Note: Where available, the PDF/Word icon below is provided to view the complete and fully formatted document
 Download Full Day's HansardDownload Full Day's Hansard    View Or Save XMLView/Save XML

Previous Fragment    Next Fragment
Tuesday, 15 August 1972
Page: 5

Senator GREENWOOD (Victoria) (Attorney-General) - It is entirely fitting that this Senate should pay homage to the late Sir Owen Dixon. He was at no time a member of this Parliament, but he was a great Chief Justice of the High Court of Australia in which is reposed the judicial power which the Constitution establishes. His work as a member of the High Court over a period of some 35 years, for 12 of which he was Chief Justice, has left an indelible impact on the development of Australian constitutional law. There would be few who have engaged in the practice of the law or in the work of this Parliament in the last half century who have not had occasion at some time to recognise the unique prestige which he achieved. He was, as Sir Garfield Barwick said on the occasion of the High Court's tribute to his memory, the most outstanding lawyer this country has produced and one of the greatest judges to sit upon a bench in Australia. He established for himself and for the judiciary of Australia a standing of excellence. His contribution to the law in Australia is never likely to be surpassed. He performed many duties in the service of his country but, above all else, it was in his work as a member of the High Court that he will always be remembered with the highest esteem and with great affection. His legal scholarship was immense; his adherence to the lawyer's approach to the construction and application of the Constitution was unfailing.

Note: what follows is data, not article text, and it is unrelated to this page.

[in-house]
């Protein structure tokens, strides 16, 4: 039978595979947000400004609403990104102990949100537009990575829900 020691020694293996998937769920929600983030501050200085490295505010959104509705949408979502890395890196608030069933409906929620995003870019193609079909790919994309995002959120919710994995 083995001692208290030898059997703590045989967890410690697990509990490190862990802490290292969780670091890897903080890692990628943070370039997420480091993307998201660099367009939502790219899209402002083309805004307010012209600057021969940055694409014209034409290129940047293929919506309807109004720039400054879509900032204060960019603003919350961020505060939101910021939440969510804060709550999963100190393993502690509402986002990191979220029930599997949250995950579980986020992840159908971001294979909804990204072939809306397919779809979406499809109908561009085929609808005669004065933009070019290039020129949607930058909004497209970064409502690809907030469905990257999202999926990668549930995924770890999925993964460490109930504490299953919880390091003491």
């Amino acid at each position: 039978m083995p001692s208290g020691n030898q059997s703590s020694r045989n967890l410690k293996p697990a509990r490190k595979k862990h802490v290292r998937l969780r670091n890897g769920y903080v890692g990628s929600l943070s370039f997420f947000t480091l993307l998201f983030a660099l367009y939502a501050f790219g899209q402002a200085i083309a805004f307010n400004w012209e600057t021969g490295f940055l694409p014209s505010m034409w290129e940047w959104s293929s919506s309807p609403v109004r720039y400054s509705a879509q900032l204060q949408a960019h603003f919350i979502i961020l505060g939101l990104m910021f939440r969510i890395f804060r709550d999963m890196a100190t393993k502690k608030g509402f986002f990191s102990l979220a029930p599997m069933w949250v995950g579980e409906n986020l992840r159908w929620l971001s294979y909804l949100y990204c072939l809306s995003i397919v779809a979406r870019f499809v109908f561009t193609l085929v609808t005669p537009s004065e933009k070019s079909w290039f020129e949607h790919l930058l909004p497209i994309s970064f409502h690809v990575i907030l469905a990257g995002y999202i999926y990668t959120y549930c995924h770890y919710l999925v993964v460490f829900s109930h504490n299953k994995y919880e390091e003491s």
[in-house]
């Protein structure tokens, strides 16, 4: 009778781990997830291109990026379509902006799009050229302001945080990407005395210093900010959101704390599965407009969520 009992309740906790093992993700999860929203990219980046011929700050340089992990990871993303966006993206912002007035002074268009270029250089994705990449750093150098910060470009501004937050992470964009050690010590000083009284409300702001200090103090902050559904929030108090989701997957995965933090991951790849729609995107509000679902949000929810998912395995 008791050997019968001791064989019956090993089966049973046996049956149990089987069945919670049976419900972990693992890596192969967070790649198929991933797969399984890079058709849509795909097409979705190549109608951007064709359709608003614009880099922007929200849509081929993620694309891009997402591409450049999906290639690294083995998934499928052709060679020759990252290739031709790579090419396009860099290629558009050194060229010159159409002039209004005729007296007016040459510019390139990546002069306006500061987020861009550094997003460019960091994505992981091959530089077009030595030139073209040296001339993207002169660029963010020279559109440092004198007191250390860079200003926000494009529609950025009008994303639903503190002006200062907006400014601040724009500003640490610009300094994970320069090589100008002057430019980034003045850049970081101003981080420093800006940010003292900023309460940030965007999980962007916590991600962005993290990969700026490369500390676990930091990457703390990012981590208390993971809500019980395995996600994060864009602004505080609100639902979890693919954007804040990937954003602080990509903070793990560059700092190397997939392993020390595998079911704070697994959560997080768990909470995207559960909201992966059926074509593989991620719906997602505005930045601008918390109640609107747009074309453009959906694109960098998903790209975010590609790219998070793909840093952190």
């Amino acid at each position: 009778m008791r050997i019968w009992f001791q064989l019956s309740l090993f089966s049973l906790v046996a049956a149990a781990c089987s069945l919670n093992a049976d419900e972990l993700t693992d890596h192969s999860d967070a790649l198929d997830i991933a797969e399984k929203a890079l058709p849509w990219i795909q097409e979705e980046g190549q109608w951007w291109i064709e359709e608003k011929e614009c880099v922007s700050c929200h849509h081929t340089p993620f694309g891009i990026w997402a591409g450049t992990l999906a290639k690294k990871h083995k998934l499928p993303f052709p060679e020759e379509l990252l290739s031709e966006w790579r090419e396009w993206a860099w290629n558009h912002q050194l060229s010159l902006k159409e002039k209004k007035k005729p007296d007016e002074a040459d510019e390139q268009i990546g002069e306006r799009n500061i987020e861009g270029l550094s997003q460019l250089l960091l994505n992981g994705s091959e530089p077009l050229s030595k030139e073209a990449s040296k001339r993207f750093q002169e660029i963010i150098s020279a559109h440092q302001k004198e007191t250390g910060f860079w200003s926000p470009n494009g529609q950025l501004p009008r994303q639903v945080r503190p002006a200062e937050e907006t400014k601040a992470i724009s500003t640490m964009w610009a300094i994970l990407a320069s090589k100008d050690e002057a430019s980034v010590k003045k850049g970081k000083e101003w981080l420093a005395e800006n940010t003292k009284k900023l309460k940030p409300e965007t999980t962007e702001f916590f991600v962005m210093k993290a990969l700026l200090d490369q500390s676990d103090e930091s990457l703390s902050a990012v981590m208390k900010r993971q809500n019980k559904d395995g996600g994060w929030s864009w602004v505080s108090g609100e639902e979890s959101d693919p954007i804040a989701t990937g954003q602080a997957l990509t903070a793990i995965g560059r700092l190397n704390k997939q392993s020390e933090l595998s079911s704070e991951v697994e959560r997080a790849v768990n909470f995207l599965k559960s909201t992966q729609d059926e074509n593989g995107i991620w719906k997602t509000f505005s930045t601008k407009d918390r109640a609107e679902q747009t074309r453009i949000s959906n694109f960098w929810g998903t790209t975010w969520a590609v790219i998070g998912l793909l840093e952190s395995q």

On the occasion when he was sworn in as Chief Justice he said that the function of the High Court in constitutional matters was to interpret a constitutional description of power or restraint upon power and to determine whether a given measure falls on one side of a line or on the other. In that, he said, close adherence to legal reasoning was the only way to maintain the confidence of all parties in a federal conflict. He said there was no other safe guide to judicial decisions in great conflict than a strict and complete legalism, lt was the stamp of the man and the quality of his intellect that he adhered to that faithfully. I had, as you indicated, Mr President, the inestimable privilege of working with him as his Associate. I know that all who had that same privilege and the privilege of appearing before him will always treasure their memories of a great man of vast legal intellect and also a towering man of unfailing courtesy and great modesty. He was a profound lawyer and a great Australian.

Suggest corrections